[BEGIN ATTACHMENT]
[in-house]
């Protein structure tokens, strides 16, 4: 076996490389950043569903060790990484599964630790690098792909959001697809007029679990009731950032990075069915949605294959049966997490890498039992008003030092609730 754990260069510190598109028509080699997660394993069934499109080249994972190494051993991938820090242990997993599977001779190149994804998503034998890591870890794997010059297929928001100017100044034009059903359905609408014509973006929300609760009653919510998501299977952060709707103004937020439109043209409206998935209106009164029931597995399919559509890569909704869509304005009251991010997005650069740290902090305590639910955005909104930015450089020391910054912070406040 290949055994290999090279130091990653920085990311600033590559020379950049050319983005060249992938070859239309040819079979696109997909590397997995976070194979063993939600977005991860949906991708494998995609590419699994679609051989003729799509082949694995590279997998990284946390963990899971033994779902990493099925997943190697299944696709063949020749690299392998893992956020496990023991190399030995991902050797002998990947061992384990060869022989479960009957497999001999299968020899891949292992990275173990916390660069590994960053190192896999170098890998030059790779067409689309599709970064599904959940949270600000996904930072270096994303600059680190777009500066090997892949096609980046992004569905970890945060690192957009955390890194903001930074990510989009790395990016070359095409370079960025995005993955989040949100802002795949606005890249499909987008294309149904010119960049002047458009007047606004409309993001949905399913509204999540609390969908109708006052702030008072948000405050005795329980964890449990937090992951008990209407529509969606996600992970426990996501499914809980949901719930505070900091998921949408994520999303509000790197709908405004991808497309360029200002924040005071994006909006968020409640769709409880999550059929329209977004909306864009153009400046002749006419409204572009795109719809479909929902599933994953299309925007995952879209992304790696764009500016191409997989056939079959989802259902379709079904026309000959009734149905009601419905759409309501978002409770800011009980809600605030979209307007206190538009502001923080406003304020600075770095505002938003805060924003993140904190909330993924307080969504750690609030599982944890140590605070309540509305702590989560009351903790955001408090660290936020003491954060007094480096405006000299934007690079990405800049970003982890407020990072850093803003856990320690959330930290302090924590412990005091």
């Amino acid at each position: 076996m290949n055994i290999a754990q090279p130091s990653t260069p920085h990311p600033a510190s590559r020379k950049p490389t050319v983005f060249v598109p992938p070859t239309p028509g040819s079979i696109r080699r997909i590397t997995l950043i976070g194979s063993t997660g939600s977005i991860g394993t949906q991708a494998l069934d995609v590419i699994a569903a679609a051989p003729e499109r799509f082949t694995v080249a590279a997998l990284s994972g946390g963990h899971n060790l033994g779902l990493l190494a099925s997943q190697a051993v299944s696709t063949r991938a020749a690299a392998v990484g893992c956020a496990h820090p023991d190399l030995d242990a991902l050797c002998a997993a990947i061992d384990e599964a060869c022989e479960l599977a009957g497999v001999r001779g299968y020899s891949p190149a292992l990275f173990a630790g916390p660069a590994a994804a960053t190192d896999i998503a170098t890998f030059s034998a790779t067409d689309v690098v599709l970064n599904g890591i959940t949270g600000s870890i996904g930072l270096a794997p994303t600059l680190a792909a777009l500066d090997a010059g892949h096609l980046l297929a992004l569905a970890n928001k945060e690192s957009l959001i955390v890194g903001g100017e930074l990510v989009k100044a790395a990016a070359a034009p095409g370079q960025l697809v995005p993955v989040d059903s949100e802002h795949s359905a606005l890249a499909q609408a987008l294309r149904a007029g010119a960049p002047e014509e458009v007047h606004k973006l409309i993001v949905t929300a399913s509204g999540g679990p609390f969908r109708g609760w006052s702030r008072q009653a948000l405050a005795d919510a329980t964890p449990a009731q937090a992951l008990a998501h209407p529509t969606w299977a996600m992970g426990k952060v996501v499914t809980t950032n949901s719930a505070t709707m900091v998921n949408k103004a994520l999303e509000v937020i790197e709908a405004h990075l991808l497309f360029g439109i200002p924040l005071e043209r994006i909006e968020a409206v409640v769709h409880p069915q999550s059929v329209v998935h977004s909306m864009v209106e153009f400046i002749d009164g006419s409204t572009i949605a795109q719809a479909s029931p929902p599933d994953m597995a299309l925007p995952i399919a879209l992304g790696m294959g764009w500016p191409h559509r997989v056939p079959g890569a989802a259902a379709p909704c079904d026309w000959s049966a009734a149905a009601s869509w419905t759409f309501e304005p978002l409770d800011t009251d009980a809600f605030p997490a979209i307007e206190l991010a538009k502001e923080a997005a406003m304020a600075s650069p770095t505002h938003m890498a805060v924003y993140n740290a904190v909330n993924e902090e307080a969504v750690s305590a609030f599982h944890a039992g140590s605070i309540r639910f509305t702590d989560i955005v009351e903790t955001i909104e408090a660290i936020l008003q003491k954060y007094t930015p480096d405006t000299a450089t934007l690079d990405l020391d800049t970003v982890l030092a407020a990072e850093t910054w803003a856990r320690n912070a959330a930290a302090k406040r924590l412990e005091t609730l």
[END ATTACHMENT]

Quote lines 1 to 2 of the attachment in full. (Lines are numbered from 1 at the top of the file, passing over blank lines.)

[in-house]
């Protein structure tokens, strides 16, 4: 076996490389950043569903060790990484599964630790690098792909959001697809007029679990009731950032990075069915949605294959049966997490890498039992008003030092609730 754990260069510190598109028509080699997660394993069934499109080249994972190494051993991938820090242990997993599977001779190149994804998503034998890591870890794997010059297929928001100017100044034009059903359905609408014509973006929300609760009653919510998501299977952060709707103004937020439109043209409206998935209106009164029931597995399919559509890569909704869509304005009251991010997005650069740290902090305590639910955005909104930015450089020391910054912070406040 290949055994290999090279130091990653920085990311600033590559020379950049050319983005060249992938070859239309040819079979696109997909590397997995976070194979063993939600977005991860949906991708494998995609590419699994679609051989003729799509082949694995590279997998990284946390963990899971033994779902990493099925997943190697299944696709063949020749690299392998893992956020496990023991190399030995991902050797002998990947061992384990060869022989479960009957497999001999299968020899891949292992990275173990916390660069590994960053190192896999170098890998030059790779067409689309599709970064599904959940949270600000996904930072270096994303600059680190777009500066090997892949096609980046992004569905970890945060690192957009955390890194903001930074990510989009790395990016070359095409370079960025995005993955989040949100802002795949606005890249499909987008294309149904010119960049002047458009007047606004409309993001949905399913509204999540609390969908109708006052702030008072948000405050005795329980964890449990937090992951008990209407529509969606996600992970426990996501499914809980949901719930505070900091998921949408994520999303509000790197709908405004991808497309360029200002924040005071994006909006968020409640769709409880999550059929329209977004909306864009153009400046002749006419409204572009795109719809479909929902599933994953299309925007995952879209992304790696764009500016191409997989056939079959989802259902379709079904026309000959009734149905009601419905759409309501978002409770800011009980809600605030979209307007206190538009502001923080406003304020600075770095505002938003805060924003993140904190909330993924307080969504750690609030599982944890140590605070309540509305702590989560009351903790955001408090660290936020003491954060007094480096405006000299934007690079990405800049970003982890407020990072850093803003856990320690959330930290302090924590412990005091």